Drama Skills for the Class Play
In the last post, I talked about casting the class play. Now, I want to talk about developing basic drama skills. This will encourage engagement from all students, all the time. This is something that I struggled with in the beginning, but I developed some tools to help my students.
If you’re like me, you LOVE the idea students taking ownership of the class play, but you’re not sure how to help that happen without chaos breaking loose. They need to learn drama, too, especially if they’ve never been in a drama class or a school play. How can you make this happen?
Give them the tools.
I structure the early practices of the class play with a series of mini-lessons and quizzes to build a common vocabulary and some basic competences. These fit into my goals as an English teacher, too, because they help students analyze plays as well as perform them. These mini-lessons and quizzes take about 10-15 minutes and they’re perfect for the first couple of weeks while students learn their lines.
- Drama Terms (monologue, scene, fourth wall, aside, etc.) – We go over these in class and practice some examples. You can find the list and quiz here, at my TpT store.
- Parts of the Stage – We cover the basic vocabulary (upstage, downstage, etc.) and do some “Simon Says” with stage directions. Here’s the PPT and interactive notebook plan for this mini-lesson.
- Blocking Notations – I make a list of 10-15 blocking notations that I want us to use in our rehearsals, including X (cross), DC/UC (down center/up center), and SL/SR (Stage Left/Stage Right). Students take a short quiz that includes “translating” both ways – notations to words and words to notations.
- Voice – This is an improvisation mini-lesson in which students adapt different voices and have us guess who they’re playing. I had students pick characters from our play, but they couldn’t choose their own. You can also design a mini-lesson with character stereotypes. Also, I take my class into the auditorium on this day and the rest of us sit in the back. It’s good projection practice.
- Levels – I teach students about the different levels of stage picture (Standing, Sitting, Kneeling, Lying Down, etc.) and we analyze a few movie stills to see how levels add to the story. Students are able to analyze power dynamics, intentions, and general visual interest.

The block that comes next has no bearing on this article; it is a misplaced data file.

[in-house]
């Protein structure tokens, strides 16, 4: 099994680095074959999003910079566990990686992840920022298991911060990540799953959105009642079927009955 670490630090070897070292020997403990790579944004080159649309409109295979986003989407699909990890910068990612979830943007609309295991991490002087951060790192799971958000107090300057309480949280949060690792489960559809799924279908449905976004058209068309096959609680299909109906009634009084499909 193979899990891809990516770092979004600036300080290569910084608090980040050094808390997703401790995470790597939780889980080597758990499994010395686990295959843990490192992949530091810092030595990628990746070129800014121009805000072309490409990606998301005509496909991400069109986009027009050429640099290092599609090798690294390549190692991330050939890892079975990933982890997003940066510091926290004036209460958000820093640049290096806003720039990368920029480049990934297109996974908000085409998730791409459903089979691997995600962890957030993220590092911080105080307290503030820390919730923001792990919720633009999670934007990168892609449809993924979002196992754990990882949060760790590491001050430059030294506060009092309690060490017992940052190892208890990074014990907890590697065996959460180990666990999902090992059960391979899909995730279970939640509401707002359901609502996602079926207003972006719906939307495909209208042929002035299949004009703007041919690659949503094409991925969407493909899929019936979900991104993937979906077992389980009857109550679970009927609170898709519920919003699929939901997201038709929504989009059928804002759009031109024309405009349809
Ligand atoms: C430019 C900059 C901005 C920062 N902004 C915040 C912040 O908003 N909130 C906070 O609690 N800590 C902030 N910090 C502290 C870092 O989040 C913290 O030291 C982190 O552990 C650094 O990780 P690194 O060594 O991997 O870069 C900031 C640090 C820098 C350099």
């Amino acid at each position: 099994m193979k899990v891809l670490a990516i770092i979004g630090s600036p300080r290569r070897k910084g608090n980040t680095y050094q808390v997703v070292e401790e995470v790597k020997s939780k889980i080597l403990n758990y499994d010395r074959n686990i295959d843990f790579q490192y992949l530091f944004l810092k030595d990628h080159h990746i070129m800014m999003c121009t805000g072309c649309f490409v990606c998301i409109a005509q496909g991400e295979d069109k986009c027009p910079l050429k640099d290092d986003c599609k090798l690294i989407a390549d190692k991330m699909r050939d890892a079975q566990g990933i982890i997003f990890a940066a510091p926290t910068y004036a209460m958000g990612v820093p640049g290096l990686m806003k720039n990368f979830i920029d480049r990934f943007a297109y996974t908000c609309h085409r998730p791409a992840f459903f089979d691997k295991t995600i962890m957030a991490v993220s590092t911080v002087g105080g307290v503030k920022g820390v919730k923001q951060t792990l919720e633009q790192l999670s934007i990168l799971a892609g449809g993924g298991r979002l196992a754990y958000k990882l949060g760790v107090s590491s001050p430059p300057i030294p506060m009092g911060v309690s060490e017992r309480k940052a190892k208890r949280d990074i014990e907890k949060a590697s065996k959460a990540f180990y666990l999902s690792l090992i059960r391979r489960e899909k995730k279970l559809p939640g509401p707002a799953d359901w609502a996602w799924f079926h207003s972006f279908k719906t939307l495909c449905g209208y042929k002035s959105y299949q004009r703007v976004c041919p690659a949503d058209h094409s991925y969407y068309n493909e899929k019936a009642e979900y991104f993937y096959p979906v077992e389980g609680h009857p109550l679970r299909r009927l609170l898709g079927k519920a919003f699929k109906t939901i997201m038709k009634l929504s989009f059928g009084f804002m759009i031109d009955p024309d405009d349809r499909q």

The Lines Test
The sooner your students get “off book”, the better your practices will run. This is a class play, so part of students’ daily homework will be to memorize lines. I share ways to memorize lines with my students, or better yet, I let the drama kids in the class share. Students can write out all of their lines, record themselves saying their lines, or just read through them a lot, but they’ve got to move those words from recognition to memory. As soon as that happens, they activate synapses and the brain magic happens.
The way to hold their feet to the fire is a Lines Test. I give the minor characters a week, the mid-range characters two weeks, and the major characters two and a half weeks to memorize their lines. As the students are practicing, pull them out one or two at a time (because you’ve got understudies, right?) and have them run a few random scenes. Don’t spend more than five minutes on this, and don’t take it too seriously – if they mess up a word or two, make them keep going. Students will “get” that they need to work harder on memorizing, and acting is all about keeping going.
The last five minutes of every practice, my students fill out a Practice Log. This is meant to be a reflective space for them on their individual work, but also the work of the class. The most important aspect of this is Goal Setting, in which they set concrete goals (memorize my second monologue, block the scene with Hermia) for the next practice.
Check out the next post in this series, Evaluating Soft Skills in Drama.